Are you moving to or live in the Philippines? We know the weather can get a little hairy at times... Here's some tips to survive!
27 June 2016| Last updated on 22 October 2017
The Philippines sits in the South East Asia region where the weather is tropical. This means that it is hot and humid all year long. It also means we basically only have two seasons. Wet and Dry.
We are now just getting into the wet season and since the Philippines has a long history with typhoons and is prone to flooding across the whole country, I need to get myself organised with a plan of attack.
Last year was our first experience with the wet season and it was really dry because of the El Nino going through. This year we have been told to batten down the hatches, we are expecting heavy downfall and a tirade of typhoons coming through.
Now, I know the basics of preparing for a wet season, you know, gum boots, a good strong brollie but we are in the big leagues here.
I knew I needed to do some research so I hit up a few friends asking them for advice on how they have prepared and survived the wet seasons experienced here in Manila.
I have now created a solid checklist for surviving the wet season, and here it is.
Pack your car with a sturdy umbrella and an emergency kit. Your emergency kit should consist of: a spare change of clothes each, a towel, sealed bottles of water and dry snacks.
Muslie bars, biscuits, easy to open tetra packs and bags are the go. Always include maps and have a spare mobile charger handy. Include some toys, books and small games if you have children and throw in a torch with batteries for good measure.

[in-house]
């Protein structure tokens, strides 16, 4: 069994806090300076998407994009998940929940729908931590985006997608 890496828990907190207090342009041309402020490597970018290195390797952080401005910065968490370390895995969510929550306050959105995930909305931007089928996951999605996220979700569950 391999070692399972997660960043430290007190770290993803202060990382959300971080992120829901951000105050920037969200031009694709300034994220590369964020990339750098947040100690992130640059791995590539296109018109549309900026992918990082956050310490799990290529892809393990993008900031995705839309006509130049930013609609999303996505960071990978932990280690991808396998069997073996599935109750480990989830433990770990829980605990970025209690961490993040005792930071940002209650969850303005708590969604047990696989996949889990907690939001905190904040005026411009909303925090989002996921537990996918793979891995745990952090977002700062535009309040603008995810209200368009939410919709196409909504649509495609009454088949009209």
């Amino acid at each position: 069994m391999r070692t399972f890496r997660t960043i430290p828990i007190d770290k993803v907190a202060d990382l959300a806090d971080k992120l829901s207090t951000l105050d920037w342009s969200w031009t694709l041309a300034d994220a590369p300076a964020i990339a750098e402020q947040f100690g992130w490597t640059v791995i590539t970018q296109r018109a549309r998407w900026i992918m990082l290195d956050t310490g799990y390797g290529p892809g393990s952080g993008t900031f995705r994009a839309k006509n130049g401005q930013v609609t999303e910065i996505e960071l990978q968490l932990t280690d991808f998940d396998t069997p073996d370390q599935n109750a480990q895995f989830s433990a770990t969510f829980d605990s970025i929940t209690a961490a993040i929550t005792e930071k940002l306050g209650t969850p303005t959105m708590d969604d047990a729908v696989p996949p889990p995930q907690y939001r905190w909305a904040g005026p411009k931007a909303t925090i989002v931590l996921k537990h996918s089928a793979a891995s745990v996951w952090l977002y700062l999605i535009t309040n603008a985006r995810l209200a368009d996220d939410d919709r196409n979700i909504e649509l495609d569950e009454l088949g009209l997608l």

A friend of mine was trapped in her car for ten hours once due to unexpected flooding, so this list is not in any way unreasonable.
You need to organise an emergency kit for your home.
Your emergency kit should include things such as a few torches with batteries, water for at least three days, non-perishable foods, a can opener, first aid kit and enclosed shoes.
Keep it all in an easy to carry backpack. For more information on what should go into an emergency kit check out sites such as https://www.ready.gov/kit which has a sensible list.
Day to Day Preparation
You need to prepare for day to day life should you be trapped indoors and unable to get to shops. Precook and freeze easy meals.
Have extra water for at least three days more than you would normally store.
Cut fruit into chunks and freeze in zip lock bags so you can make smoothies should you be unable to buy fresh produce.
Chop up and freeze vegetables as well. Stock up on tinned and dry non-perishable foods. Make sure you have torches, battery run lights, extra batteries and fans ready to go. It is important you work out with your family, a strategy for black outs and evacuation.
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A Buddy System
Set up a buddy system with friends who live in close proximity.
Grab a reusable shopping bag and pack a spare change of clothes and underwear and keep that at your friend’s house.
If you are unable to return to your home due to flooding or safety, you have a ‘safe house’ to go to where you have fresh clothes.
Getting out and About
This is probably really obvious but keep a closer eye on the weather forecast and keep travel closer to home.
When you are planning on going places check with local authorities about flood risk for those areas. Be careful on the roads, do not take unnecessary risks and allow extra travel time.